I loved the Hurricane until I had the great good fortune to get into flight simming. After being humiliated and trounced by 109Es in the MkI and barely holding my own against the 110C, and, worst of all, having the gas tank in front of my instrument panel burst into flames several times in IL-2, I went off the MkI except for "adventures in masochism." The MkIIB is a wonderful airplane for battling Ki-43s, but I'd rather not fight anything else---even a Vichy MS406 over Syria. The matter of that gas tank really subdued my liking for it. The unfortunate pilots had to fly with no firewall between that tank and their cockpit---HORRORS. Geoffrey Page was the most famous victim of that design error.

The Hurricane was what was available in two of the most important battles of the war, France 40, and the B of B. It was the first defender of Malta, and it carried the ball in Greece, and initially in N Africa. They held the line with the Americans in Burma in 1942. Marseille shot them down like clay pigeons over N Africa.

It was the mount of the top-scoring British pilot of the war, "Pat" Pattle.

I have an interest in the airplane in terms of history, but I care not to use it. I don't deny it was very good-looking---kind of half a Hawker (pre-war) Fury and half a Hawker Typhoon. It straddled early '30's and late '30's design concepts. I don't think it was the greatest Allied fighter by any stretch of the imagination. I'd give that to the P-51 even though I have no liking for the airplane. If Portal had allowed Supermarine to fit the Spitfire with Berlin tanks, as had been proved it could carry inside its frame, I'd have given my vote to to the Spitfire, but the Spit remained a brilliant short-legged tactical fighter to the end of its days while the P-51 was strategic airpower incarnate.

Friendly_flyer
11-03-2007, 02:15 PM
Yeah, but the Hurricane is cooler!

Xiolablu3
11-03-2007, 02:20 PM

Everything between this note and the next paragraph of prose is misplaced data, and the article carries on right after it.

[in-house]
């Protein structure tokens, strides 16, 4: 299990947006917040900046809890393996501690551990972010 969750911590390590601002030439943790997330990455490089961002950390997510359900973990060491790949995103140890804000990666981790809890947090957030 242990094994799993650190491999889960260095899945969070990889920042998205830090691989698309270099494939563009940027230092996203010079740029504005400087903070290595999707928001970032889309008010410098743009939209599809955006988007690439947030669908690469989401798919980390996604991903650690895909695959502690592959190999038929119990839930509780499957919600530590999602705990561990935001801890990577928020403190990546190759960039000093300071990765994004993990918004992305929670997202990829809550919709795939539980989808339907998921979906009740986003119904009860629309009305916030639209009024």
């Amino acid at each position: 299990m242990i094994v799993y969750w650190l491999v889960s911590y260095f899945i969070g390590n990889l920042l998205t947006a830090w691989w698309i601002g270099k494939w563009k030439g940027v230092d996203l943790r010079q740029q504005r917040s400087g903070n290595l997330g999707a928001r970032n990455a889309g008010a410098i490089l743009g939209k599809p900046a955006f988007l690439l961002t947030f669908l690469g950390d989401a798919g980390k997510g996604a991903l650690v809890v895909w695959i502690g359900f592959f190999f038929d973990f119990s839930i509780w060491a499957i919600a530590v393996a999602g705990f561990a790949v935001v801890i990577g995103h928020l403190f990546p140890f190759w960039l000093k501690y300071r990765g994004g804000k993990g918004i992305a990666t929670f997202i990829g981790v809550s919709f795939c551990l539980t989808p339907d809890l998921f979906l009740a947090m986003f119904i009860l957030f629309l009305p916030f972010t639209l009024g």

Originally posted by Kurfurst__:
The Hurricane is definietely amongst the Top 10 Most Underrated Aircraft of WW2. The biggest problem of the Hurri was that it never got the more advanced engines, which would make it a lovely performer, even a bit slower than the Spit, but much more heavily armed, longer ranged and easier to fly. Lack of fighter range was the biggest headache of Fighter Command after 1940, limiting their operations.

Same thing with the Tempest and Typhoon - never quite understood why they didn`t replace the short ranged Spitfire with the Typhoon and the later the Tempest instead. They would get a much faster, far more heavily armed, able to carry a heavy payload, and above all, much longer ranged fighter that could actually have some serious properties for operations, apart from just being a good climber and turner, with very short range.

I believe the RAF made the mistake of giving the Merlin XX engine to the Hurricane rather than the Spitfire MkV, 'because the Hurricane need the performance more'

This lead to both the RAF fighters being far outclassed by the Fw190, and the Spit mkV being slightly outperformed by the Bf109F4.

The reason the RAF stayed with the Spitfire was because it was the superior fighter out of all their models. Sure range was lacking most models of SPitifre, but after almost losing the entire war in 1940, protecting Britian was number 1 priority, not offensive ops.

If range was such a massive probllem for the RAf, more effort WOULD have been put into producing the SPitfire MkVIII and Typhoon,Tempest. They were working towards unescorted Mosquito bombers, which could survive without fighter escort and put bombs on pinpoint targets, rather than slow lumbering heavy bombers with fighter escorts.

The fact was that the Spitfire was just the superior fighter, the RAF wasnt going to give that up easily, pilots loved it, it was great for newbs, had great manouverability and good speed.

Saying that the RAF should have produced more Hurricanes and Typhoons than Spitfires, is basically saying that the Luftwaffe should have put the Bf109 on the back burner, and moved over to the Me110.

The reasons you state are valid for this comparison too...

OMK_Hand
11-03-2007, 02:53 PM
In response to whirlin_merlins post above:
"Hurricane, a bad conceived and executed designed..." etc.

In the design, lower performance was traded for availability in large numbers. Had Sydney Camm used the new monocoque structure, as per the Spitfire, there would have been a long delay in deliveries as factories were re-tooled and men trained in the new techniques. This would have meant fewer modern planes of any kind being in service at the outbreak of the war.

A mixture of old technology and new techniques, it took around 10,000 man hours to produce a Hurricane, compared to about 15,000 man hours to produce a Spitfire.